d. Restoration Growth: Does your church have an intentional strategy for reaching those who are believers, but have opted out of church? The reasons for Christians opting out of church are many. Life changes, hurts, and lack of discipline are but a few. However, growing churches are ones that have a clear desire and intentional strategy to reduce the unchurched population—which in America includes tens of millions of unchurched believers.

3. Equip the saints for the work of ministry (we don’t want to do). In this scenario, the pastor does all of the “important” (and fun) work of the ministry. He baptizes every new believer, officiates the Lord’s supper as if a priest conferring God’s sacramental power upon the elements, and ensures that his sermons and classes are the focal point of the teaching ministry of the church. It is interesting to note that Paul did not baptize many (1 Cor. 1:14-16). Nor is Paul seen presiding over the Lord’s supper. Many pastors spend little time actually making disciples (the only imperative in the Great Commission), but enjoy as much time as possible in the ministry limelight.

4. Boring services. I teach my students that a boring Christian is an anti-evangelism strategy. Being a Christian is anything but boring, so why are so many former church members saying “boring services” is a top reason for not attending? In my study, boring churches are not necessarily “traditional” or “liturgical.” In fact, I’ve visited some liturgical and traditional churches that were anything but boring! What makes a church boring? First and foremost, sermons that don’t connect to life (or are biblically unsound—but that’s part on the final installment). Consider the sermons of Jesus. They did not follow the current trend of expository, book by book exegesis practiced by many. Rather, they connected real life, provide sound truth, and required action on the part of the hearer. Another word for action is application. If one were to apply the truths of the your current church service (each aspect, not just the sermon), what would that application look like? The church is made up on dozens (or hundreds) of people. It is hard for me to imagine that with that many believers, little can be done to ensure the service is not boring.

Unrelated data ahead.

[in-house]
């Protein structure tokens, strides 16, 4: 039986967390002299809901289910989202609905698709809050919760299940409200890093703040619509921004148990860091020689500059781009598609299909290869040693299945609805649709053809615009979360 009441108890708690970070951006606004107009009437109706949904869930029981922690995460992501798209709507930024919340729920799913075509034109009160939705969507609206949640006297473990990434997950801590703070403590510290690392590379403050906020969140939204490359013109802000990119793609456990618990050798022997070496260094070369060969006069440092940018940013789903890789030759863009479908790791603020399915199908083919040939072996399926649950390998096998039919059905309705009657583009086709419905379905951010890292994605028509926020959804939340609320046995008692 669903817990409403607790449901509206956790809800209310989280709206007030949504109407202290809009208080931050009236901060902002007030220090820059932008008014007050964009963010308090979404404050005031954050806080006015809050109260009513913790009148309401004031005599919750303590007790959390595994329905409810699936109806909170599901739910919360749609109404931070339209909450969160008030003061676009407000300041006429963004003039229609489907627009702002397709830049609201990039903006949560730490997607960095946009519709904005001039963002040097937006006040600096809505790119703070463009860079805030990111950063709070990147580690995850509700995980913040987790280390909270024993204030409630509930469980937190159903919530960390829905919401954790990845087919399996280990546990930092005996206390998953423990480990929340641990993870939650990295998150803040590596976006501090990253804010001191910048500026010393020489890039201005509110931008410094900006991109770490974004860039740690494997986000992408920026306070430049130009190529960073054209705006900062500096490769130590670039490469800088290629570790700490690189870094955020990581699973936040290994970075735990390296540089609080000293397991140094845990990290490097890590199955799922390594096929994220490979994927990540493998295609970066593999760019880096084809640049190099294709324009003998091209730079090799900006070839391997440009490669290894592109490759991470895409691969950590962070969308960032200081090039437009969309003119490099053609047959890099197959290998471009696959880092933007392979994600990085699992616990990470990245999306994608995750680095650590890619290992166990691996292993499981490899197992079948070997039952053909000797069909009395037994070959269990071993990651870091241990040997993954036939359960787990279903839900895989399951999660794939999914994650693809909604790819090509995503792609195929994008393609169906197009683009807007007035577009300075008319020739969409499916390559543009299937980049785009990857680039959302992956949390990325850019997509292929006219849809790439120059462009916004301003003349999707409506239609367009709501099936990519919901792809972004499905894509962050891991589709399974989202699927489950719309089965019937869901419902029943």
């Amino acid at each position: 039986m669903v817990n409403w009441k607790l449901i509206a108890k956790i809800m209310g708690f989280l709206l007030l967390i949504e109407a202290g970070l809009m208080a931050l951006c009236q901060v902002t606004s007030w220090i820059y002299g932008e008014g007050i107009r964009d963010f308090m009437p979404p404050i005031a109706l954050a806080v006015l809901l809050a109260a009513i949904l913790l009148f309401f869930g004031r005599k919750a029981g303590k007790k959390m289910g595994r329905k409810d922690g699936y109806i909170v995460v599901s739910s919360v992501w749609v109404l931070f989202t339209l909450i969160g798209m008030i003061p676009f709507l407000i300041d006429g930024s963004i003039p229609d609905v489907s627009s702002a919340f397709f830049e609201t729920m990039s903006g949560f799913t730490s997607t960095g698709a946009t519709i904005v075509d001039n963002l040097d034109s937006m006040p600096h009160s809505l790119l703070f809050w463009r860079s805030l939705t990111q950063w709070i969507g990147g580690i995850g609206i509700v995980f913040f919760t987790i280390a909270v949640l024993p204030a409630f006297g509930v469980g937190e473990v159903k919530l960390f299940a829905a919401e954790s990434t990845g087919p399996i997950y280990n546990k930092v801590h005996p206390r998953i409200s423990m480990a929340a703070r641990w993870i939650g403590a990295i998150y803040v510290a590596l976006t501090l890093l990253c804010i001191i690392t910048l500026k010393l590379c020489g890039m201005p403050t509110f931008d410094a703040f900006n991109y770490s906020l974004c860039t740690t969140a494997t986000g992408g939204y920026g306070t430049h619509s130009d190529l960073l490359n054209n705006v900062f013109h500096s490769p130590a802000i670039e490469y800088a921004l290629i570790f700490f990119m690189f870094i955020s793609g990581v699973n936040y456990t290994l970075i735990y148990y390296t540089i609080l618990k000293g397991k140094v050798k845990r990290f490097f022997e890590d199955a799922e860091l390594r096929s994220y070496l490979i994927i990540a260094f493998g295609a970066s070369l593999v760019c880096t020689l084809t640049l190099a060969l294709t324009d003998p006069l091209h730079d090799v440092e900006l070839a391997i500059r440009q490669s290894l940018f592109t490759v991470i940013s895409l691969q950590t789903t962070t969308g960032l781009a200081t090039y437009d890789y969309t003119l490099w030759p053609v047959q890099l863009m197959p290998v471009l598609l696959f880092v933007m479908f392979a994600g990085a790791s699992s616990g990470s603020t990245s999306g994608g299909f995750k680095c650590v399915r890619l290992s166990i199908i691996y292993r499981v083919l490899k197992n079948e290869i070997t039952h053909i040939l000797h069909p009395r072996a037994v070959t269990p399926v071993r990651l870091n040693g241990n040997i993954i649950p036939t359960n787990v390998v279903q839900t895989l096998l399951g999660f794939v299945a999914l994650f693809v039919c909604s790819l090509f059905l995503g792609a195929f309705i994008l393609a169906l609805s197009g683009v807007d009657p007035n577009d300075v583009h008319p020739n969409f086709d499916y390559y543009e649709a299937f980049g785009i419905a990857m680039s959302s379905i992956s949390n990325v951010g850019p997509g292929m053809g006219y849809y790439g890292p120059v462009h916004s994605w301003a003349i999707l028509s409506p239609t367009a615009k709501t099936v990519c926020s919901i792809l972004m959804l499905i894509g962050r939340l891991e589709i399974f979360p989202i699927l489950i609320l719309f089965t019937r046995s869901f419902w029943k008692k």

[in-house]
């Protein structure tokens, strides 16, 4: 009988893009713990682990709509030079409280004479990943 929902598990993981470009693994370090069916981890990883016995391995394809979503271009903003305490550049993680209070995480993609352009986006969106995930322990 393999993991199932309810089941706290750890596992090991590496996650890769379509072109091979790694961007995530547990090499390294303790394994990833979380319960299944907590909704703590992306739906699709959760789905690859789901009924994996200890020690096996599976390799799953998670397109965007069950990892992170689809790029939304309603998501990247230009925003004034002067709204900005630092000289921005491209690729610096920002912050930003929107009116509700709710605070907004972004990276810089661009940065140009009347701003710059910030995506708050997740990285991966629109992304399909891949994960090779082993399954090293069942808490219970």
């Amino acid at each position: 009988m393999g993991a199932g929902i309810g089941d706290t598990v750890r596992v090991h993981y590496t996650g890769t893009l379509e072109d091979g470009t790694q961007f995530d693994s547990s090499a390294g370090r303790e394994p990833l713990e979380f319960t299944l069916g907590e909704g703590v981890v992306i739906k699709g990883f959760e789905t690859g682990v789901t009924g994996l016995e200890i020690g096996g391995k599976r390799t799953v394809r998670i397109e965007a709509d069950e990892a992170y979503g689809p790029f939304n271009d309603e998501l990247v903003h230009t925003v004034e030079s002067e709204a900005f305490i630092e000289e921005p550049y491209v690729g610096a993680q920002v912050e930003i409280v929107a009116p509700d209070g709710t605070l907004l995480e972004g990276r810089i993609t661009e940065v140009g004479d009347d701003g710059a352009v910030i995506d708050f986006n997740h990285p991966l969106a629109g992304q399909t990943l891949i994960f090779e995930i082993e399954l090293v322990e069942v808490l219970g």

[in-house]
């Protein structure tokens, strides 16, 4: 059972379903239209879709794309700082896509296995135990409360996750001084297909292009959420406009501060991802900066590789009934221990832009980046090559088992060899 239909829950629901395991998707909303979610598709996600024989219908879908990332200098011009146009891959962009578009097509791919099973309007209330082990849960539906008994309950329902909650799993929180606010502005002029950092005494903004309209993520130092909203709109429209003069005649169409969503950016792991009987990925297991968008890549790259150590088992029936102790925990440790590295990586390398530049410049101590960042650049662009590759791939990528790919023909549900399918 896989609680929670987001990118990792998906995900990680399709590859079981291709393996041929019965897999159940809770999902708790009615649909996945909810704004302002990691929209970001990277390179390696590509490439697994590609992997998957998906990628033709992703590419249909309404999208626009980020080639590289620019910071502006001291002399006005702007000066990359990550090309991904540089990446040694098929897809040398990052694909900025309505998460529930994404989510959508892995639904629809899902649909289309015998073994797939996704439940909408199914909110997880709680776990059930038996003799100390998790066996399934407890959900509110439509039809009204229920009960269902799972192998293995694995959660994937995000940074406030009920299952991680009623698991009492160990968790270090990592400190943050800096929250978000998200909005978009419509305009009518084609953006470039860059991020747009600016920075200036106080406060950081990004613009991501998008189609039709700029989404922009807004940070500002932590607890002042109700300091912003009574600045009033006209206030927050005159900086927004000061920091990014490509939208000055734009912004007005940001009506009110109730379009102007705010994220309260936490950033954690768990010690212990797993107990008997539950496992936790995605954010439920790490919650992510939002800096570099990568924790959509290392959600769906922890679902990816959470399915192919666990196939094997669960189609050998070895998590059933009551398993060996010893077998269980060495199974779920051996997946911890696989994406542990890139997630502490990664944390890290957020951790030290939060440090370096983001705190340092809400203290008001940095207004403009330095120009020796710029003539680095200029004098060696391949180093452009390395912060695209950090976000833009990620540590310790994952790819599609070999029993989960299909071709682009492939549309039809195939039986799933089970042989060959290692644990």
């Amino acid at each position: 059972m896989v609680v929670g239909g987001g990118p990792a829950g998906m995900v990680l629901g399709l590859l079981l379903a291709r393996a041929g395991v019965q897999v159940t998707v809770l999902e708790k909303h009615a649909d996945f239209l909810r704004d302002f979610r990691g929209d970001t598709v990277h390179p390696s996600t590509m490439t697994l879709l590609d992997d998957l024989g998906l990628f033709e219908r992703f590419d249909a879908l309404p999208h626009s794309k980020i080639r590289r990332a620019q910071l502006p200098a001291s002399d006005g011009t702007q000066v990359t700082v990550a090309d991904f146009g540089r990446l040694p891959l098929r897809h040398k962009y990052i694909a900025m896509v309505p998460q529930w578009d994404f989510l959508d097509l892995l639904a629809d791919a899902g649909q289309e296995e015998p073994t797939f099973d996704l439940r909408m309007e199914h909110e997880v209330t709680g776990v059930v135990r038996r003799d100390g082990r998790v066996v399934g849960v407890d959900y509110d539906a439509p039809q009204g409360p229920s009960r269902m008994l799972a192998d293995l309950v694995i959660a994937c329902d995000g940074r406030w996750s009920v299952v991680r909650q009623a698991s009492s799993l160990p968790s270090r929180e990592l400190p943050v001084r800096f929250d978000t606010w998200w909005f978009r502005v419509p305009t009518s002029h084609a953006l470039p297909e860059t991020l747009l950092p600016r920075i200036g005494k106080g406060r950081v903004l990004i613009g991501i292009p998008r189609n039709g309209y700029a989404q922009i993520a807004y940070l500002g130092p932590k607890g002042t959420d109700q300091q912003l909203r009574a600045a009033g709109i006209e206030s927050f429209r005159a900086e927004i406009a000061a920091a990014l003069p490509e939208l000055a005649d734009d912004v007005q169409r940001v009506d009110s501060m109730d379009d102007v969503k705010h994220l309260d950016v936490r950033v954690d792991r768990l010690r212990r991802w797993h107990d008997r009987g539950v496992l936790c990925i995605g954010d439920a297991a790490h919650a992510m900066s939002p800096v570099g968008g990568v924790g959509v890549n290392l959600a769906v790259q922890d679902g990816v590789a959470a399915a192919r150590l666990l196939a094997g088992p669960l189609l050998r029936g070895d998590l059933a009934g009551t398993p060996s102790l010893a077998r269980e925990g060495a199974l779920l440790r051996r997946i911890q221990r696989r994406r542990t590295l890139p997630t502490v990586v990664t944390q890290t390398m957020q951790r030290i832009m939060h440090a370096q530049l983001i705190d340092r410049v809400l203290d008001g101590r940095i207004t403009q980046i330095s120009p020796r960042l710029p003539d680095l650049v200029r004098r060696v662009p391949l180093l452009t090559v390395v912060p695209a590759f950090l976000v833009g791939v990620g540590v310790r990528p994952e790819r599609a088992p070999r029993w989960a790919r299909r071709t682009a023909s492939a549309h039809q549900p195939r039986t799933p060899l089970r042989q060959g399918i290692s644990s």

In the final installment, I will share what my research has raises as “doctrinal” reasons people are leaving our churches. By way of preparation, let me note that I am only the messenger, so please don’t stone me…I’m only reporting what I am hearing and reading.

[1] These findings were presented by Dr. Danny Decker during a lecture on 10/19/2007 at Midwestern Baptist Theological Seminary. At that time, Decker served as the director of Men’s Ministry for the Missouri Baptist Convention. He is currently pastor of First Baptist Church, Warsaw, MO.

Dr. Rodney A. Harrison serves as the Vice President for Institutional Effectiveness, Dean of Online Education and Director of Doctoral Studies at Midwestern Baptist Theological Seminary. Harrison served as a church planter in Minnesota, California and Missouri, and is a pioneer in the current church revitalization emphasis. He holds the DMin in Mission Administration from Golden Gate Baptist Theological Seminary and is the author of two books on church planting.